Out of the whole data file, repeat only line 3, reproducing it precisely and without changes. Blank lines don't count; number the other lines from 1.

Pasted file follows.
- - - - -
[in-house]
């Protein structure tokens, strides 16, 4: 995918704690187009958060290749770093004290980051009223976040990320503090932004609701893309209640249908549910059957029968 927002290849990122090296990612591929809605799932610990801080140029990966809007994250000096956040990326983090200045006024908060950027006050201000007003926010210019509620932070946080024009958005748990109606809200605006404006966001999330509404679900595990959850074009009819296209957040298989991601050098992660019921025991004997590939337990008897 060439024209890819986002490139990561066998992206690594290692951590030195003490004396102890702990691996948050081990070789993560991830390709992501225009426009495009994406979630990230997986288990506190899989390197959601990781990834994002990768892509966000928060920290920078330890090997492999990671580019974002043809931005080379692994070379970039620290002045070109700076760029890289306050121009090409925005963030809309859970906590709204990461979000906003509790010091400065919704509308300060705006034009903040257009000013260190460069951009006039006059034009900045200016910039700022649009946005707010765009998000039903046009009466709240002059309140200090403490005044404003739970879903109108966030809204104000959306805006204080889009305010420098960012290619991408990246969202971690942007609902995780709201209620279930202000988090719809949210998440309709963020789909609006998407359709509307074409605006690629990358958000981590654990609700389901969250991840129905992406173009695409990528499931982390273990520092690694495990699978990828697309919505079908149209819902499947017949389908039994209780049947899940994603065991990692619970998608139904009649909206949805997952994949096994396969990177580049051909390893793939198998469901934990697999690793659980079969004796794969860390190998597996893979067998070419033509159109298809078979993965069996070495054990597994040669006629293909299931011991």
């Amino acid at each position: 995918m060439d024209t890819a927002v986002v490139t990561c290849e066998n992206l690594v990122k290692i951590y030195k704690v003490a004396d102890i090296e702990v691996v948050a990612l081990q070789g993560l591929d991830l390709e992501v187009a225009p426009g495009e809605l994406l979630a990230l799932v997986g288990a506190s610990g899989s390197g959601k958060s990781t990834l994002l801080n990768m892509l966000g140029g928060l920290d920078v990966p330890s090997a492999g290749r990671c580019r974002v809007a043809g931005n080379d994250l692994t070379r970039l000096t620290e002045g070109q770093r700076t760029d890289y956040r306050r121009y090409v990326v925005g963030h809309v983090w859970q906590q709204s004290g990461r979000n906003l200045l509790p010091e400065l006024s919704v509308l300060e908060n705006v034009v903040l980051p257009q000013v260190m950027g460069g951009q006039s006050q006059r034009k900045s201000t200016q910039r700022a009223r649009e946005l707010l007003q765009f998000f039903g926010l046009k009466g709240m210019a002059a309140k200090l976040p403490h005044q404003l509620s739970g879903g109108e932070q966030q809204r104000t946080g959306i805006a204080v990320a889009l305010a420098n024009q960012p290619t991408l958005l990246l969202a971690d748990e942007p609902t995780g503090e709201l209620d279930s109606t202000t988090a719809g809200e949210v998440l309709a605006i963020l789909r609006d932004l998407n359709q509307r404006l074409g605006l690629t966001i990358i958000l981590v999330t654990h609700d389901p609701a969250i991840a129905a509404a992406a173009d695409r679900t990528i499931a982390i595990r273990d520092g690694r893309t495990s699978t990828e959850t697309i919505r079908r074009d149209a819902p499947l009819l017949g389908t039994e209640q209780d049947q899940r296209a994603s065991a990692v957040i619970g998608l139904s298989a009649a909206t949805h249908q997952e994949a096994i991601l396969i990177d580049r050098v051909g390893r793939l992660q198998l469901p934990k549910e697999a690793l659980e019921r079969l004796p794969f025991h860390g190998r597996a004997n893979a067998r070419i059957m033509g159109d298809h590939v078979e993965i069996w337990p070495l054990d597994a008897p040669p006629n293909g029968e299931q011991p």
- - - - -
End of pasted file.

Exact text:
């Amino acid at each position: 995918m060439d024209t890819a927002v986002v490139t990561c290849e066998n992206l690594v990122k290692i951590y030195k704690v003490a004396d102890i090296e702990v691996v948050a990612l081990q070789g993560l591929d991830l390709e992501v187009a225009p426009g495009e809605l994406l979630a990230l799932v997986g288990a506190s610990g899989s390197g959601k958060s990781t990834l994002l801080n990768m892509l966000g140029g928060l920290d920078v990966p330890s090997a492999g290749r990671c580019r974002v809007a043809g931005n080379d994250l692994t070379r970039l000096t620290e002045g070109q770093r700076t760029d890289y956040r306050r121009y090409v990326v925005g963030h809309v983090w859970q906590q709204s004290g990461r979000n906003l200045l509790p010091e400065l006024s919704v509308l300060e908060n705006v034009v903040l980051p257009q000013v260190m950027g460069g951009q006039s006050q006059r034009k900045s201000t200016q910039r700022a009223r649009e946005l707010l007003q765009f998000f039903g926010l046009k009466g709240m210019a002059a309140k200090l976040p403490h005044q404003l509620s739970g879903g109108e932070q966030q809204r104000t946080g959306i805006a204080v990320a889009l305010a420098n024009q960012p290619t991408l958005l990246l969202a971690d748990e942007p609902t995780g503090e709201l209620d279930s109606t202000t988090a719809g809200e949210v998440l309709a605006i963020l789909r609006d932004l998407n359709q509307r404006l074409g605006l690629t966001i990358i958000l981590v999330t654990h609700d389901p609701a969250i991840a129905a509404a992406a173009d695409r679900t990528i499931a982390i595990r273990d520092g690694r893309t495990s699978t990828e959850t697309i919505r079908r074009d149209a819902p499947l009819l017949g389908t039994e209640q209780d049947q899940r296209a994603s065991a990692v957040i619970g998608l139904s298989a009649a909206t949805h249908q997952e994949a096994i991601l396969i990177d580049r050098v051909g390893r793939l992660q198998l469901p934990k549910e697999a690793l659980e019921r079969l004796p794969f025991h860390g190998r597996a004997n893979a067998r070419i059957m033509g159109d298809h590939v078979e993965i069996w337990p070495l054990d597994a008897p040669p006629n293909g029968e299931q011991p």